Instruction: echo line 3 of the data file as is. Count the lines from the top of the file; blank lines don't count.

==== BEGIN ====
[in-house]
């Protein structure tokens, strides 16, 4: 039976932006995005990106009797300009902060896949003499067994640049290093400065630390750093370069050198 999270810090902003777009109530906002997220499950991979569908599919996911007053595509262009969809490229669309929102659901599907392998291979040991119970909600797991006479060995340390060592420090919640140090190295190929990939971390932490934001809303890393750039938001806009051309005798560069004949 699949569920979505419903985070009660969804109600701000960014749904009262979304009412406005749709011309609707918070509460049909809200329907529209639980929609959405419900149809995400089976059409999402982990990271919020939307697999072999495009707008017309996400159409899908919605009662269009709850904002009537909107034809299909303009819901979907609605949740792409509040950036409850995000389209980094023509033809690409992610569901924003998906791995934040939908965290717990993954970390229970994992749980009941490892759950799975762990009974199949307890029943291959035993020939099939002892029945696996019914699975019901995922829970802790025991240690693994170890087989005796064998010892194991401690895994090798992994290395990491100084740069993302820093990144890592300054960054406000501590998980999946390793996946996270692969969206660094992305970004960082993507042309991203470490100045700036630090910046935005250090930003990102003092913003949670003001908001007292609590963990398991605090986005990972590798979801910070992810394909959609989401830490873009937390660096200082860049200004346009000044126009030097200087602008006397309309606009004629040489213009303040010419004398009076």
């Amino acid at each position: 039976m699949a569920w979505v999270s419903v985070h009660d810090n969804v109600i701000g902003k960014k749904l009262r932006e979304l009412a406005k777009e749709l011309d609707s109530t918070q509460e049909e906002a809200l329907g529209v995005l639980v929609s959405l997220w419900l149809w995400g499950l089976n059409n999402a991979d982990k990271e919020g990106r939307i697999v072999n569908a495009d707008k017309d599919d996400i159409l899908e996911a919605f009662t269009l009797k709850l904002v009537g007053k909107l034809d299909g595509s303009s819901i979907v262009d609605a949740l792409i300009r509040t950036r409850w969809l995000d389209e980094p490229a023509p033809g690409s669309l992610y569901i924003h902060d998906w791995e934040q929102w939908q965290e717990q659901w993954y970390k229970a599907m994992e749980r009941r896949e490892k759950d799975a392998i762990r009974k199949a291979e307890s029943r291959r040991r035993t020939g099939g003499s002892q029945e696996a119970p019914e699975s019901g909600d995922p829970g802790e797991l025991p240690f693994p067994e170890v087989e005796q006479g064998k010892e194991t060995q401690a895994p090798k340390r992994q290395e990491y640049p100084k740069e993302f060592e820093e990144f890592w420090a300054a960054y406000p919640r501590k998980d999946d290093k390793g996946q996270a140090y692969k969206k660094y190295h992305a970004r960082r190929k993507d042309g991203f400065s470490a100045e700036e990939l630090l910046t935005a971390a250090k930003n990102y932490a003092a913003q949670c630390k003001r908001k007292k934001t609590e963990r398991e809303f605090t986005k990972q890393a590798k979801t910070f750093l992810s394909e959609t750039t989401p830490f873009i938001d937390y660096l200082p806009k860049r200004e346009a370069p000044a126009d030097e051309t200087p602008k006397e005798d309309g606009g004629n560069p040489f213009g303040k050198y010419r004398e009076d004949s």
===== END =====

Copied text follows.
């Amino acid at each position: 039976m699949a569920w979505v999270s419903v985070h009660d810090n969804v109600i701000g902003k960014k749904l009262r932006e979304l009412a406005k777009e749709l011309d609707s109530t918070q509460e049909e906002a809200l329907g529209v995005l639980v929609s959405l997220w419900l149809w995400g499950l089976n059409n999402a991979d982990k990271e919020g990106r939307i697999v072999n569908a495009d707008k017309d599919d996400i159409l899908e996911a919605f009662t269009l009797k709850l904002v009537g007053k909107l034809d299909g595509s303009s819901i979907v262009d609605a949740l792409i300009r509040t950036r409850w969809l995000d389209e980094p490229a023509p033809g690409s669309l992610y569901i924003h902060d998906w791995e934040q929102w939908q965290e717990q659901w993954y970390k229970a599907m994992e749980r009941r896949e490892k759950d799975a392998i762990r009974k199949a291979e307890s029943r291959r040991r035993t020939g099939g003499s002892q029945e696996a119970p019914e699975s019901g909600d995922p829970g802790e797991l025991p240690f693994p067994e170890v087989e005796q006479g064998k010892e194991t060995q401690a895994p090798k340390r992994q290395e990491y640049p100084k740069e993302f060592e820093e990144f890592w420090a300054a960054y406000p919640r501590k998980d999946d290093k390793g996946q996270a140090y692969k969206k660094y190295h992305a970004r960082r190929k993507d042309g991203f400065s470490a100045e700036e990939l630090l910046t935005a971390a250090k930003n990102y932490a003092a913003q949670c630390k003001r908001k007292k934001t609590e963990r398991e809303f605090t986005k990972q890393a590798k979801t910070f750093l992810s394909e959609t750039t989401p830490f873009i938001d937390y660096l200082p806009k860049r200004e346009a370069p000044a126009d030097e051309t200087p602008k006397e005798d309309g606009g004629n560069p040489f213009g303040k050198y010419r004398e009076d004949s």